Interpersonal relationships also suffer a lot; people come and go without any real sense of relation or background. You learn pretty quickly that the two main characters, a scientist named Helen and her step-son, have issues. The main characters come out and read some of those back issues for you. Nothing's hidden -- they just bring everything out and put on a parade, sledgehammer-style. The boy's father died, and so did his mother, so he's living with a step-mother and has lots of problems. There's a good scientist who shows up when he's needed, a decent politician motivated by fear who does what she thinks is right, a trigger-happy Army man... pretty much all of the stereotypes you need for a movie like this. There's even an alien who's been on the planet long enough to come to love the human race, as flawed as it is. Aww.

What we don't get, though, is a story.

The idea is that Klaatu sees the human capability for self-sacrifice and love in the face of danger and stops armageddon with a sacrifice of his own. I can buy that; it's something that's been done well a few times. Unfortunately, this isn't one of those times!

Helen and her step-son fight for the entire movie, and she pleads for his life in the end. That's about the whole of the story arc there.

The alien is resigned to destroying humanity for the entire movie, then makes a sudden reversal in the end. That's about the whole of the story arc there.

So ultimately, the movie wasn't all that effective. I felt like there were a lot of scenes cut for length that might have made it a better, smoother movie. There was a lot that could have been done with this movie to turn it into a more allegorical tale, considering the time it came out (2008). It would have been very easy to turn the alien(s) into an allegory for America -- coming in, doing what they think is right because they think someone else is wrong, using force to stop violence.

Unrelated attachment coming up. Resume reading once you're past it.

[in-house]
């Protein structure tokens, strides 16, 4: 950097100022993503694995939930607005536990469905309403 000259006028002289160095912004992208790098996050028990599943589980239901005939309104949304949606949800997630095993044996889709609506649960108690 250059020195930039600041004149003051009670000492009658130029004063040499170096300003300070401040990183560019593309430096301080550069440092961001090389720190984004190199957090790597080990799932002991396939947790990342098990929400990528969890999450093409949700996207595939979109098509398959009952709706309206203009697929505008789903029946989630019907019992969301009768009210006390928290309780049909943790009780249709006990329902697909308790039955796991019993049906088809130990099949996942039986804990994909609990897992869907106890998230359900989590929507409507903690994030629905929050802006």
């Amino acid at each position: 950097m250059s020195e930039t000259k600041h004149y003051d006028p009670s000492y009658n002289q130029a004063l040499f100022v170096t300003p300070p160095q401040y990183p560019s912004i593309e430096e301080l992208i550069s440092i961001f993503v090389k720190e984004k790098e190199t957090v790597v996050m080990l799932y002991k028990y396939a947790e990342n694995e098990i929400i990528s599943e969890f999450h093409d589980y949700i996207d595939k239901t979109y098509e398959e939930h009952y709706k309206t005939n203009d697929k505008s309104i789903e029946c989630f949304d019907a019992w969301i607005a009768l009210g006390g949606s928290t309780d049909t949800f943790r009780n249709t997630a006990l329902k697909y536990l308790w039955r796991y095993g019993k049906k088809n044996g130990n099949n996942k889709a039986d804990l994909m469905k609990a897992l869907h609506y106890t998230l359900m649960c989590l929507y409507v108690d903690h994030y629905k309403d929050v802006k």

Perhaps it was really meant that way and it just didn't come through clearly enough.

This movie has a lot of unfulfilled promise and could have been a lot more interesting. As it is, it's worth watching over dinner, but hardly fodder for longer discussions.

Final Score: A Sour Note

Final note: John Cleese with a moustache has a very uncanny (and eerie) resemblance to a skinny James Doohan.


  1. Definitely should check out the original, I reckon. I believe you know where to find it.

    In any case, after reading a lot about dinosaurs lately, I'm convinced Planet Earth is well beyond our means as destructors. Earth is impervious to humanity, and it is (like Malcolm says in JP), pure vanity that we fancy ourselves the great race with the power to crush life on Earth.

    The extinction that killed the dinosaurs wasn't even a major extinction. It was small potatoes compared to the one that occurred prior to the dinosaurs, which in turn allowed the dinosaurs to evolve. We could probably nuke every inch of Planet Earth a hundred times over and there can be little scientific doubt that creatures would evolve right up out of the radioactive dirt, feeding off of it and thriving in it. Maybe it'll take a hundred million years, so what? The Earth doesn't care about time.

    'Course is mankind the hero? That's a different question....

  2. I don't think people really worry about "killing" Earth so much as changing the biosphere so much that it's essentially unrecognizable and humans will no longer be able to live here.